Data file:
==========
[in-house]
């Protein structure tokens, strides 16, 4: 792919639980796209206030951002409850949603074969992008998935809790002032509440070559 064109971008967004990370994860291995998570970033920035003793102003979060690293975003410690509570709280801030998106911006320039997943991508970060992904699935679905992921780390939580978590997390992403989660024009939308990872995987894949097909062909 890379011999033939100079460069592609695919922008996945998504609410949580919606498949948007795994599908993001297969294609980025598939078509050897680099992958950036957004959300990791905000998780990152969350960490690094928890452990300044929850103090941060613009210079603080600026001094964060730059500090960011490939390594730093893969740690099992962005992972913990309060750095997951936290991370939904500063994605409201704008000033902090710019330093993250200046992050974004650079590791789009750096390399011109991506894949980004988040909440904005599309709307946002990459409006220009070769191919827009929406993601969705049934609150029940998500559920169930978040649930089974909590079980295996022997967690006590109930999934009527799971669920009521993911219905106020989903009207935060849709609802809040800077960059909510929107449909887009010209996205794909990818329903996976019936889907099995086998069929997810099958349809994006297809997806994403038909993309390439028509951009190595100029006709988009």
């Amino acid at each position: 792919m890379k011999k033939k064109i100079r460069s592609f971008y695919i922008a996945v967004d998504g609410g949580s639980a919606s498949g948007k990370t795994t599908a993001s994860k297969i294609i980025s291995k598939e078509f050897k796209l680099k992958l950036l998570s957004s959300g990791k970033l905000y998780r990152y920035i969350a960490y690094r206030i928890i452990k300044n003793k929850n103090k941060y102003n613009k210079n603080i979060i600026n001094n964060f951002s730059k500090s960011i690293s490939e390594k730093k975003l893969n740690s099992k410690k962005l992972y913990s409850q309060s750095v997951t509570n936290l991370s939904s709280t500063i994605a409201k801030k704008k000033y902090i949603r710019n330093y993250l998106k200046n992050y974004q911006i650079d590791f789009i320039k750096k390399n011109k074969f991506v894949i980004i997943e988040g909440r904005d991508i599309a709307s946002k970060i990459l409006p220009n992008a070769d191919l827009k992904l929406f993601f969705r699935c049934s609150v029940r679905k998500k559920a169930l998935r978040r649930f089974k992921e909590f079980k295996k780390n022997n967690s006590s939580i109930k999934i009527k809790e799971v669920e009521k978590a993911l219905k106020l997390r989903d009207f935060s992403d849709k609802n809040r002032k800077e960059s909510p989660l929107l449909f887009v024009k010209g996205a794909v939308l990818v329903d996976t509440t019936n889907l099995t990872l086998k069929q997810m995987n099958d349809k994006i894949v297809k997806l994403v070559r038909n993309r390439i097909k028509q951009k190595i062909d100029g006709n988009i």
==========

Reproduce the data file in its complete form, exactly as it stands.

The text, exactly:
[in-house]
């Protein structure tokens, strides 16, 4: 792919639980796209206030951002409850949603074969992008998935809790002032509440070559 064109971008967004990370994860291995998570970033920035003793102003979060690293975003410690509570709280801030998106911006320039997943991508970060992904699935679905992921780390939580978590997390992403989660024009939308990872995987894949097909062909 890379011999033939100079460069592609695919922008996945998504609410949580919606498949948007795994599908993001297969294609980025598939078509050897680099992958950036957004959300990791905000998780990152969350960490690094928890452990300044929850103090941060613009210079603080600026001094964060730059500090960011490939390594730093893969740690099992962005992972913990309060750095997951936290991370939904500063994605409201704008000033902090710019330093993250200046992050974004650079590791789009750096390399011109991506894949980004988040909440904005599309709307946002990459409006220009070769191919827009929406993601969705049934609150029940998500559920169930978040649930089974909590079980295996022997967690006590109930999934009527799971669920009521993911219905106020989903009207935060849709609802809040800077960059909510929107449909887009010209996205794909990818329903996976019936889907099995086998069929997810099958349809994006297809997806994403038909993309390439028509951009190595100029006709988009």
């Amino acid at each position: 792919m890379k011999k033939k064109i100079r460069s592609f971008y695919i922008a996945v967004d998504g609410g949580s639980a919606s498949g948007k990370t795994t599908a993001s994860k297969i294609i980025s291995k598939e078509f050897k796209l680099k992958l950036l998570s957004s959300g990791k970033l905000y998780r990152y920035i969350a960490y690094r206030i928890i452990k300044n003793k929850n103090k941060y102003n613009k210079n603080i979060i600026n001094n964060f951002s730059k500090s960011i690293s490939e390594k730093k975003l893969n740690s099992k410690k962005l992972y913990s409850q309060s750095v997951t509570n936290l991370s939904s709280t500063i994605a409201k801030k704008k000033y902090i949603r710019n330093y993250l998106k200046n992050y974004q911006i650079d590791f789009i320039k750096k390399n011109k074969f991506v894949i980004i997943e988040g909440r904005d991508i599309a709307s946002k970060i990459l409006p220009n992008a070769d191919l827009k992904l929406f993601f969705r699935c049934s609150v029940r679905k998500k559920a169930l998935r978040r649930f089974k992921e909590f079980k295996k780390n022997n967690s006590s939580i109930k999934i009527k809790e799971v669920e009521k978590a993911l219905k106020l997390r989903d009207f935060s992403d849709k609802n809040r002032k800077e960059s909510p989660l929107l449909f887009v024009k010209g996205a794909v939308l990818v329903d996976t509440t019936n889907l099995t990872l086998k069929q997810m995987n099958d349809k994006i894949v297809k997806l994403v070559r038909n993309r390439i097909k028509q951009k190595i062909d100029g006709n988009i």